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February 15, 2006
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Mexico soon to begin extraditing top drug suspects to U.S.

By E. EDUARDO CASTILLO
Associated Press Writer

MEXICO CITY- Mexican President Vicente Fox said Monday he's confident the country will soon begin extraditing top drug suspects to the United States, thanks to a recent high court ruling easing restrictions on who can be sent north for trial.

"We are going to start extraditing these drug lords so that they can face U.S. justice and will stop operating in our country," Fox said in an interview with Mexico City's Radio Formula.

In November, Mexico's Supreme Court overturned a 4-year-old ban on the extradition of suspects facing life in prison, removing an obstacle that had prevented many of the country's most notorious criminals from facing U.S. justice.

A subsequent high court ruling last month stated that a U.S.-Mexico treaty supersedes domestic law, thereby removing a point of appeal that could have allowed defendants to draw out the already lengthy extradition process.

The 1978 extradition treaty with the United States allows Mexico to deny extradition if a person faces the death penalty.

American investigators have long said allowing top drug suspects from Colombia to be extradited to the United States reshaped the anti-narcotics battle in that country and that extraditing Mexican suspects could have a similar effect here.

Fox's six-year term comes to an end Dec. 1 and he is barred by the constitution from running again. He said working to combat crime rates that have continued to rise throughout much of the country will remain a top priority, but added that his administration's shortcomings in that area is where the country's "greatest dissatisfaction" lies.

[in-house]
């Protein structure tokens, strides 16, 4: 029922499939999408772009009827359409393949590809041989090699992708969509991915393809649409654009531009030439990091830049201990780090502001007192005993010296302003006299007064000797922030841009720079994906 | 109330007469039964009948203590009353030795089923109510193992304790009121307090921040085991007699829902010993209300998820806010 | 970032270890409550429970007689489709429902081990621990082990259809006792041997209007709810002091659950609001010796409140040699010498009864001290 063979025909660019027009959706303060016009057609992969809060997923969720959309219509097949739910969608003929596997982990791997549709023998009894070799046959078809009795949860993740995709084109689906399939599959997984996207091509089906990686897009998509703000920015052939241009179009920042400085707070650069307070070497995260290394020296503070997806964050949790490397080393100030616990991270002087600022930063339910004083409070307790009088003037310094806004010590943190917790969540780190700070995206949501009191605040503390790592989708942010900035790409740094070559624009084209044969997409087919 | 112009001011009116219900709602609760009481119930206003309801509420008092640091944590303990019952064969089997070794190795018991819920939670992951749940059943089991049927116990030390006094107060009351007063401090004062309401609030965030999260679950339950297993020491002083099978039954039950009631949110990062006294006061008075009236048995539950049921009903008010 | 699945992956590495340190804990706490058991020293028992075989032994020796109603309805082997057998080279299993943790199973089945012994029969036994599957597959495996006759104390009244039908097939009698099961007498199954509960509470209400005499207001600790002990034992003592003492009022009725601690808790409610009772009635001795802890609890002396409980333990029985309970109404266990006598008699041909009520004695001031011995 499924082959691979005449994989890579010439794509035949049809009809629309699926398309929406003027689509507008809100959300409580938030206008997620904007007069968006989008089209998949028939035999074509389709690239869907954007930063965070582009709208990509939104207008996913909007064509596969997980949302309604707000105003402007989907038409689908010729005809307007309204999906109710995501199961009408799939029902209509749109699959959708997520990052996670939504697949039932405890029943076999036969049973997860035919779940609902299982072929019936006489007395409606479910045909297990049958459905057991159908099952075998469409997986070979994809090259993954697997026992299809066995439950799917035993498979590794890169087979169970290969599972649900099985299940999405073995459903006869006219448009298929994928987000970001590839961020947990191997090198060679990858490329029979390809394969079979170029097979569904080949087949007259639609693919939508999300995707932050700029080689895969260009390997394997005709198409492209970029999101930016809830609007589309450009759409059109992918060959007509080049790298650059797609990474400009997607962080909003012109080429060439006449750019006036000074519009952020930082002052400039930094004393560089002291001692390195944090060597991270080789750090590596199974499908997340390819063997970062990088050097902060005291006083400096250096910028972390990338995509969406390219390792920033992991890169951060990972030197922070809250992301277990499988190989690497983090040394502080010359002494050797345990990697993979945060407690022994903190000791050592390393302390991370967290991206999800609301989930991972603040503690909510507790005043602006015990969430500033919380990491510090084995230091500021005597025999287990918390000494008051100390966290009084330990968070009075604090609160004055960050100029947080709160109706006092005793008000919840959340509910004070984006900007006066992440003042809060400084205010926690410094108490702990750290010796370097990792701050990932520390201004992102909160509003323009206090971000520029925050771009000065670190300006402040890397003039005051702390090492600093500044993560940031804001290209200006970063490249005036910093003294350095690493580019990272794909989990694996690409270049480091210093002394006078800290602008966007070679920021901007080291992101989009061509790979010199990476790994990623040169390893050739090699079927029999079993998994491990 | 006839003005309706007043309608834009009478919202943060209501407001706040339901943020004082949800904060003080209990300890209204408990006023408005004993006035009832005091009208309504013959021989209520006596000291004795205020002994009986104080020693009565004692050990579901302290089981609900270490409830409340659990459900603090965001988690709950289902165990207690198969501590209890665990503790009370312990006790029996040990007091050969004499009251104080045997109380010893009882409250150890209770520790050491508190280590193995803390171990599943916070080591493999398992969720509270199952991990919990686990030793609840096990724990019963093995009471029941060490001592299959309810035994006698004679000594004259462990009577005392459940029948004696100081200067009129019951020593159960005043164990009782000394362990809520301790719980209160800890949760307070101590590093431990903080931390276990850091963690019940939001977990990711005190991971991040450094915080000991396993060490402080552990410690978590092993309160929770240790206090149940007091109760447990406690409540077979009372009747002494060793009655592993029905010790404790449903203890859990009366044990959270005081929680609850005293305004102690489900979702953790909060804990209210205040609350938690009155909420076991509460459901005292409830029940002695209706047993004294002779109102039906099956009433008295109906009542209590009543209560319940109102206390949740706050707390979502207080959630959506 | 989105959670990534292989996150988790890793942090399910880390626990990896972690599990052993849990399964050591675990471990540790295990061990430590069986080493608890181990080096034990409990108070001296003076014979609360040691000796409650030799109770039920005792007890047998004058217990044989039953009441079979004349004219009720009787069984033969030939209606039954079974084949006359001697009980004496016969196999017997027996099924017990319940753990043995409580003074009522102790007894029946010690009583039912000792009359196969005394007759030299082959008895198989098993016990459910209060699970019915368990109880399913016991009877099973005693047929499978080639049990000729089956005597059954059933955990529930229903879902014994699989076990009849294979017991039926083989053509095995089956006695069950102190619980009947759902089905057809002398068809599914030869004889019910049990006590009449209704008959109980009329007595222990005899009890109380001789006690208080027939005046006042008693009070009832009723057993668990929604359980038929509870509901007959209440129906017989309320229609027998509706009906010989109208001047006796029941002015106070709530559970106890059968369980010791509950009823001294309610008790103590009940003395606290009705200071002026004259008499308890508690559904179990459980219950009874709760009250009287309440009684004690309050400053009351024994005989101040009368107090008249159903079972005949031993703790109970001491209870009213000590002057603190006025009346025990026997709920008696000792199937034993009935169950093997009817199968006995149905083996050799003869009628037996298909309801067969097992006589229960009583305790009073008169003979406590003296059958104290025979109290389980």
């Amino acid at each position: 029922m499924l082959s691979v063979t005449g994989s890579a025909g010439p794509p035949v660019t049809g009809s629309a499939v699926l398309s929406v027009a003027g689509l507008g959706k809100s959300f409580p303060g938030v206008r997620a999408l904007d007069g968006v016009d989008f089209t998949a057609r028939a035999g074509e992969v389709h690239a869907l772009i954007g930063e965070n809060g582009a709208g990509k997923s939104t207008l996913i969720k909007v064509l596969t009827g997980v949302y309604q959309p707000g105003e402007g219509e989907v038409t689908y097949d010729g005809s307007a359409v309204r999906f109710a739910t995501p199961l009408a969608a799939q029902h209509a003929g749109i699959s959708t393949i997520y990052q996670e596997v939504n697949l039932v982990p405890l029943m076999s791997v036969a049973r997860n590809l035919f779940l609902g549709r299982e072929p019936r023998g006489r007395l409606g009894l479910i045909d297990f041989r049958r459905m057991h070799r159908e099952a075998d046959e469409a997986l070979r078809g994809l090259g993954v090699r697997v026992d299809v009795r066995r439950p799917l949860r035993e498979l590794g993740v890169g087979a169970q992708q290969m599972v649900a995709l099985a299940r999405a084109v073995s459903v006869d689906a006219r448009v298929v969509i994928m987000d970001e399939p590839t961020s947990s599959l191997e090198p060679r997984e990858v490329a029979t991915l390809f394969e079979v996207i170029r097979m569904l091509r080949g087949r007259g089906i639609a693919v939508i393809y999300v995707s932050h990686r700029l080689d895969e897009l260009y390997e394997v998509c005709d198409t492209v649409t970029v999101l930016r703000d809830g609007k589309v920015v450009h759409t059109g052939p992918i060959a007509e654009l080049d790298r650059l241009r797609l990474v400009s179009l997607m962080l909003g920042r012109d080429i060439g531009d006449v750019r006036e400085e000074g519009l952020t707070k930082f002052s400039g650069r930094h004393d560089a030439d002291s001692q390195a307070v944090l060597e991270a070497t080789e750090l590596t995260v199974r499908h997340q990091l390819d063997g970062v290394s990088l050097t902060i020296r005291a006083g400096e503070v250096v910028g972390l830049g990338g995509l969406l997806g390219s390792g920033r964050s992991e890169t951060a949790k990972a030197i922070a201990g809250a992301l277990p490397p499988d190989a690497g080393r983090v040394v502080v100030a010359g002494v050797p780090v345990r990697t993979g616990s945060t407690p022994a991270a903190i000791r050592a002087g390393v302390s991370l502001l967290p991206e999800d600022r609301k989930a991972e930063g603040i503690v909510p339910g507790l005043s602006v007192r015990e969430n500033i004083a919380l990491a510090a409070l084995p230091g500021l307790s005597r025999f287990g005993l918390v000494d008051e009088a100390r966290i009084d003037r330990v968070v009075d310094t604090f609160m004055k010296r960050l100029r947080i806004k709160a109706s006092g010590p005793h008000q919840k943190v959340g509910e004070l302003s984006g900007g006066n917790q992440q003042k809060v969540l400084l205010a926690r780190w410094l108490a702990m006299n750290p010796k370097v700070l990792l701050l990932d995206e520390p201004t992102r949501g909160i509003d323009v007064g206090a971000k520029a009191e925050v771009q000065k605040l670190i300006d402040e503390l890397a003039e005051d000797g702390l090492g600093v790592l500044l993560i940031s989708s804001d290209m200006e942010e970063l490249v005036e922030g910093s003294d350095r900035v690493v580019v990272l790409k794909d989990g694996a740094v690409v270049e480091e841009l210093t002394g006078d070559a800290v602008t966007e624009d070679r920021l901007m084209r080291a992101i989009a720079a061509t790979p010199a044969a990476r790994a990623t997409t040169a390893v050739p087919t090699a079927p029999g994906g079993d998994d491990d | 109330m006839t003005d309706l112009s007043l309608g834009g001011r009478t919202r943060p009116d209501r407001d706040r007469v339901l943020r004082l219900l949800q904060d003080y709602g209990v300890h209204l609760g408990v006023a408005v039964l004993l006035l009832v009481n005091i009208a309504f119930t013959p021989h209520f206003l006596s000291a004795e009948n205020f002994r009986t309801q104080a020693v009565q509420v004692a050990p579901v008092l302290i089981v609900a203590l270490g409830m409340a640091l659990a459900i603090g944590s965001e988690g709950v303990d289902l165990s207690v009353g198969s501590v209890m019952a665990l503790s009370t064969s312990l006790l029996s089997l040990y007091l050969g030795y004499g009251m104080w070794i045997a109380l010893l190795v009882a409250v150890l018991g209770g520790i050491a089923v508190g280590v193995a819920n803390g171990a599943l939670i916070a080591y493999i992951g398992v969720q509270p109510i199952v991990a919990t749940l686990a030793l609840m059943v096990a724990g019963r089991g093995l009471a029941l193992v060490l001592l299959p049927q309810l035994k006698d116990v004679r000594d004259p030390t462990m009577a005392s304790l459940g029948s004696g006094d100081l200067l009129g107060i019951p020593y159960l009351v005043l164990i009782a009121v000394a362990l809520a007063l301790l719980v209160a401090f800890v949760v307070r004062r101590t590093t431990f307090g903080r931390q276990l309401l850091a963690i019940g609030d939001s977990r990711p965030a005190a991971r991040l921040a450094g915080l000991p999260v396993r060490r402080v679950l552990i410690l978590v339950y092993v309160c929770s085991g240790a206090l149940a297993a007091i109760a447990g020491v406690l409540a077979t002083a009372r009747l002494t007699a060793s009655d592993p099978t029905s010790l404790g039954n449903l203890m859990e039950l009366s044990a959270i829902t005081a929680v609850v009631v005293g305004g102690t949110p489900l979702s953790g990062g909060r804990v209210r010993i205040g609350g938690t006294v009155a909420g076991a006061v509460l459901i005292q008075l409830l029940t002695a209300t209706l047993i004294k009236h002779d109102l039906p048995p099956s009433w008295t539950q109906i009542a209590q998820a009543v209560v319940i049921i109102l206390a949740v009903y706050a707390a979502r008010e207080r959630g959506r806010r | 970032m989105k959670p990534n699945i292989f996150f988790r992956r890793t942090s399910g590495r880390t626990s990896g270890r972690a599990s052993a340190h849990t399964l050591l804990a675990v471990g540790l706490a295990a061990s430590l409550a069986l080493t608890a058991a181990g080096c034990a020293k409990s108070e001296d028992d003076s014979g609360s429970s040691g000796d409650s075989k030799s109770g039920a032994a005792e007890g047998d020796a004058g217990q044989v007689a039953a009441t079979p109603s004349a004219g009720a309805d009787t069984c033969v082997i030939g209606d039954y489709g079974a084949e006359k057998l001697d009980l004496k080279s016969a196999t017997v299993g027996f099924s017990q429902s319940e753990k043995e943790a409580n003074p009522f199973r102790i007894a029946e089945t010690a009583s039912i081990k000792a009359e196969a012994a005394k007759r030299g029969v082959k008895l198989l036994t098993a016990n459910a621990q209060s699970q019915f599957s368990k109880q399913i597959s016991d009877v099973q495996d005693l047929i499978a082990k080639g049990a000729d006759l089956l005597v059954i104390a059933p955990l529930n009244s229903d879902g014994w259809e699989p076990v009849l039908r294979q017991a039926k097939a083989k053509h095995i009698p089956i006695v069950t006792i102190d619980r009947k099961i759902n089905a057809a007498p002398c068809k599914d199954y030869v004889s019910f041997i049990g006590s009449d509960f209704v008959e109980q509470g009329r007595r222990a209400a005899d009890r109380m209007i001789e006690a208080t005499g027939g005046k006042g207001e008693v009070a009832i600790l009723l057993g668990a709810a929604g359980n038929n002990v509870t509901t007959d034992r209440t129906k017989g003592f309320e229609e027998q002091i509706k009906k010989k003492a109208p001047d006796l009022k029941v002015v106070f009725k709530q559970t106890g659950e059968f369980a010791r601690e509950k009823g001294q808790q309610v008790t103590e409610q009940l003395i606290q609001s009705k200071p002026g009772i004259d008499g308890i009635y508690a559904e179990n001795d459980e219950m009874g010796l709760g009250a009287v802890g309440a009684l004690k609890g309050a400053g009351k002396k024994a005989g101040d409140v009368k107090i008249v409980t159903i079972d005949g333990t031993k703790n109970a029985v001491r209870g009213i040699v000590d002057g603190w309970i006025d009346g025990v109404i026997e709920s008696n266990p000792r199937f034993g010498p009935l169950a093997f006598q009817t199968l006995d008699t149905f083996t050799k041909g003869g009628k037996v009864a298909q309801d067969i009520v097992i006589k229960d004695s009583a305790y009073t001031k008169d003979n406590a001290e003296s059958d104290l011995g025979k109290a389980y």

The president acknowledged that drug-related crime and violence have left many in Mexico living on "the razor's edge," and singled out residents of Mexico City and Nuevo Laredo, a U.S.-Mexico border community where investigators say a war for territory between rival drug gangs claimed 181 lives in 2005 and 30 more so far this year. The president also mentioned Acapulco, where violence has targeted police officers.

"Yes, it's a difficult topic, but it's something we are going to focus the full capacity of the government on," Fox said, adding that some drug-related violence has come in the wake of his government's capture of several key reputed kingpins.

Mexican Attorney General Daniel Cabeza de Vaca recently said 18 major drug lords have been captured since Fox took office in December 2000. Topping that list are Benjamin Arellano Felix, the suspected operations chief of a Tijuana-based smuggling gang named for his family, and Osiel Cardenas, who authorities say headed the feared Gulf Cartel _ which operated in Nuevo Laredo and elsewhere along the Mexico-Texas border.

Both Arellano Felix and Cardenas are wanted on U.S. drug charges.

Also during the interview, Fox defended the children of his wife, first lady Marta Sahagun, who have been accused of receiving favorable treatment and otherwise getting rich from government contracts.

A congressional committee investigating the matter concluded late last month that there were possible indications of questionable deals.

"I have complete confidence because I know the lives, work and miracles of my own children and of Marta's," Fox said. "And I know there's nothing there, so they can keep looking until they tire themselves out, because they won't find anything."

Sahagun's sons, as well as the first lady and Fox himself, have denied any wrongdoing. The sons are Sahagun's children from a previous marriage. She and Fox wed in 2001 and have no children together.

The special congressional commission was established in June, several weeks after the allegations arose in a book by Argentine journalist Olga Wornat called "Cronicas Malditas," roughly translated "Accursed Chronicles."






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